, it's important to understand how many eggs to freeze, and this number depends on several factors, including age, ovarian reserve, and egg quality. Women under 38 years of age can expect to harvest 10-20 eggs per cycle, and it's recommended to store 10 eggs for each pregnancy attempt. However, it's quality over quantity when it comes to your eggs, and most people will need 10 to 20 mature eggs to have a baby, but that doesn't mean you'll have 10 to 20 babies. The success rates of frozen eggs vary, and age is the most important factor in successful egg freezing. If a woman is younger than 38 or thaws more than 20 eggs, her chances of success increase significantly. However, clinical pregnancy rates have been estimated between 4-12% per oocyte, and more data will be needed to have a better idea of these success rates. It's important to evaluate the potential outcomes of having a higher or lower number of frozen eggs and make an informed decision based on personal goals and medical history.
Periodic monitoring and reevaluation:
After egg freezing, it's important to undergo periodic monitoring and reevaluation to ensure the viability of the frozen eggs. This involves regular check-ups and tests to assess the overall health of the patient and to determine if additional cycles are necessary.
The recommended frequency of check-ups and tests varies depending on the individual's age, ovarian reserve, and other factors. However, most fertility specialists recommend annual check-ups that include an ultrasound and bloodwork to monitor the number of follicles and hormone levels.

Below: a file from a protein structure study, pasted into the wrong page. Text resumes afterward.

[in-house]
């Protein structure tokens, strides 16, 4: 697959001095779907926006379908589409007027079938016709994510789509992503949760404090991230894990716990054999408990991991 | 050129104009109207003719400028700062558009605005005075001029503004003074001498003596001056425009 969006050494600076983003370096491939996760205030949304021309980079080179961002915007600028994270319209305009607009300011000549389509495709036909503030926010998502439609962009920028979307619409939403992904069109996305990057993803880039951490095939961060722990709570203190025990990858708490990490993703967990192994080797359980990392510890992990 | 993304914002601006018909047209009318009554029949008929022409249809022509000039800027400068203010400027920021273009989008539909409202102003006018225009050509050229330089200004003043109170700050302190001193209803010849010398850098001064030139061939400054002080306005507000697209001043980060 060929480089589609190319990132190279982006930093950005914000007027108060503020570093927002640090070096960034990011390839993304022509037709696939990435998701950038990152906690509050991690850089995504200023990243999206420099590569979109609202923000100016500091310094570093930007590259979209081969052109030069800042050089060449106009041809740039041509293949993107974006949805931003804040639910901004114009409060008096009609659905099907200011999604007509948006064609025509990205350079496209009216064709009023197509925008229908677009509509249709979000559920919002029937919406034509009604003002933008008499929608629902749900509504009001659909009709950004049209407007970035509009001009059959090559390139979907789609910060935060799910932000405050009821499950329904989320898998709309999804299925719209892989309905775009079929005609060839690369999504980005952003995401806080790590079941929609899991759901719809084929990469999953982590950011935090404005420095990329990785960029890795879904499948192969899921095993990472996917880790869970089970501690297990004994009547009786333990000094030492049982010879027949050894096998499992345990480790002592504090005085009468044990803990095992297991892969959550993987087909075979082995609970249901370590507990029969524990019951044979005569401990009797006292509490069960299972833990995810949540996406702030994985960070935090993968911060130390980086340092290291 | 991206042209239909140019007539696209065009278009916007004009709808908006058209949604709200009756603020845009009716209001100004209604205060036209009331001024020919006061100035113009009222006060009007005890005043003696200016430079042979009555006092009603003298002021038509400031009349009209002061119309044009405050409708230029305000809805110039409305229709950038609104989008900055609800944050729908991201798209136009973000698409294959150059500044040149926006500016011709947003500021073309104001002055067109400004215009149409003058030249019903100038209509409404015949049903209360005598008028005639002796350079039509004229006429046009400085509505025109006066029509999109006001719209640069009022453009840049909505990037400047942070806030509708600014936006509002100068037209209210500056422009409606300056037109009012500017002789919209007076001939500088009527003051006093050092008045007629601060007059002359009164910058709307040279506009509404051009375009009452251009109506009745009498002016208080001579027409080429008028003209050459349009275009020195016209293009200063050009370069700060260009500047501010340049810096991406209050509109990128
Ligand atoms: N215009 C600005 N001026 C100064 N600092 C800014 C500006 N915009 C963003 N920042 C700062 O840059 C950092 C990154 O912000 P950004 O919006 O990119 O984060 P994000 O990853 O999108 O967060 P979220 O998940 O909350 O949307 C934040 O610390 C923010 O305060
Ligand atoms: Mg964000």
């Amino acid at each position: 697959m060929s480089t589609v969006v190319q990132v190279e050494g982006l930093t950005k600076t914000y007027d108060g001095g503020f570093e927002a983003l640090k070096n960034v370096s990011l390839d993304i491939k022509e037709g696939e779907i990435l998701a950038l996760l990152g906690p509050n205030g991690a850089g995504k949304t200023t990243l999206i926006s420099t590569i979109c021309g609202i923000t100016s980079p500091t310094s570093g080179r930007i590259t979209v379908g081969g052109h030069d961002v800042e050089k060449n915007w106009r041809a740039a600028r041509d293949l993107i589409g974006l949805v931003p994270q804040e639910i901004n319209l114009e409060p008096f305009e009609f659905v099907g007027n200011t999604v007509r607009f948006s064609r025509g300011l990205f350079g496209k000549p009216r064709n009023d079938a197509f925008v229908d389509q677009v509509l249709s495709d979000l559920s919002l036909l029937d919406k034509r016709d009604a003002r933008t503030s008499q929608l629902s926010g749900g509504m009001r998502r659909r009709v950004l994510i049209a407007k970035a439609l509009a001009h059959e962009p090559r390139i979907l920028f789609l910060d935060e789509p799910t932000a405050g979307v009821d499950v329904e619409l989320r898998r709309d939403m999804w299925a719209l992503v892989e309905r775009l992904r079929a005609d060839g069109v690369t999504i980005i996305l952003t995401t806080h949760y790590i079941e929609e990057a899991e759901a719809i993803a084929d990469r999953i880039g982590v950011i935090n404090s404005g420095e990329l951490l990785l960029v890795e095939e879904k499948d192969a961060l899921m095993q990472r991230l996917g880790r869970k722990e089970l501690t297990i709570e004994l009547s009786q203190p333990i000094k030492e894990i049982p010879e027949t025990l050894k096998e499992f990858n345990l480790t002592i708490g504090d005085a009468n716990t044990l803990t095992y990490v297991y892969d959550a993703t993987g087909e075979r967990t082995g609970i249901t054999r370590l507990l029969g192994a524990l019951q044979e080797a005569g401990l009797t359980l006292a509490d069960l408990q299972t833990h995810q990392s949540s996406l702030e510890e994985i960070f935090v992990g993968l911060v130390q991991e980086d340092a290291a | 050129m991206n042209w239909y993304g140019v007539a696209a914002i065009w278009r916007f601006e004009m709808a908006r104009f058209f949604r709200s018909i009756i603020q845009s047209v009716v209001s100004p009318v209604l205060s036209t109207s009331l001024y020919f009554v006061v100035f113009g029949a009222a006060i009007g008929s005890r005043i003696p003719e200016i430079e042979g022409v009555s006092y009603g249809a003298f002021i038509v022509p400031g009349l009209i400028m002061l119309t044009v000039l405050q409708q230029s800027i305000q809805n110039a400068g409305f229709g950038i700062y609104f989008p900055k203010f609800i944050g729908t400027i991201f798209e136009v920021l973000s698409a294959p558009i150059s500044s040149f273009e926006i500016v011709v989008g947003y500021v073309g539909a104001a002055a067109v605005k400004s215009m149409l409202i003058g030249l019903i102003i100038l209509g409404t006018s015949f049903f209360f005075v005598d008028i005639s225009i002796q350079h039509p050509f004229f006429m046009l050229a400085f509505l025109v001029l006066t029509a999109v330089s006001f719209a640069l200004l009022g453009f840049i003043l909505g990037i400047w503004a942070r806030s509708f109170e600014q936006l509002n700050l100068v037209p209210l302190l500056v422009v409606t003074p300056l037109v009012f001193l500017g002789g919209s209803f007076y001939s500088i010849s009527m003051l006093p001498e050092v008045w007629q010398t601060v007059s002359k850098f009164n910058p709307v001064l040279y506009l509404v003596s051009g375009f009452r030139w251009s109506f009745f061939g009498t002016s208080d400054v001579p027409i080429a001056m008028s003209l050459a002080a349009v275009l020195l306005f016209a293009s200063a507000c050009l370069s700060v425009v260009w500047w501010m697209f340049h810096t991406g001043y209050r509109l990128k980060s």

If the initial assessment reveals a low number of viable eggs, additional cycles may be necessary to increase the chances of a successful pregnancy. The number of cycles required depends on the individual's ovarian reserve and the body's reaction to ovarian stimulation.
It's important to note that the cost of additional cycles can be significant, and insurance coverage varies depending on the individual plan. Some insurance plans may cover the initial assessment and a portion of the treatment, while others may not cover any of the costs.
If you're feeling overwhelmed by the stress and anxiety associated with infertility, seeking expert guidance and support can make a world of difference. Our team of specialists at Milann Fertility Clinic
, patient advisors, and experienced counsellors are here to provide you with information, advice, and understanding every step of the way. Don't hesitate to book an appointment with us to start the conversation about your fertility journey today.
- Mayo Clinic - Infertility: Causes, Diagnosis, and Treatment: https://www.mayoclinic.org/diseases-conditions/infertility/symptoms-causes/syc-20354317
- American Society for Reproductive Medicine (ASRM) - Patient Resources on Egg Freezing: https://www.asrm.org/topics/topics-index/egg-freezing/
- ReproductiveFacts.org - Information on Egg Freezing: https://www.reproductivefacts.org/topics/topics-index/egg-freezing/
- Resolve: The National Infertility Association - Egg Freezing: https://resolve.org/what-are-my-options/egg-freezing/
- Centers for Disease Control and Prevention (CDC) - Assisted Reproductive Technology (ART) Report: https://www.cdc.gov/art/reports/index.html
- FertilityIQ - Patient Reviews and Insights on Fertility Clinics: https://www.fertilityiq.com/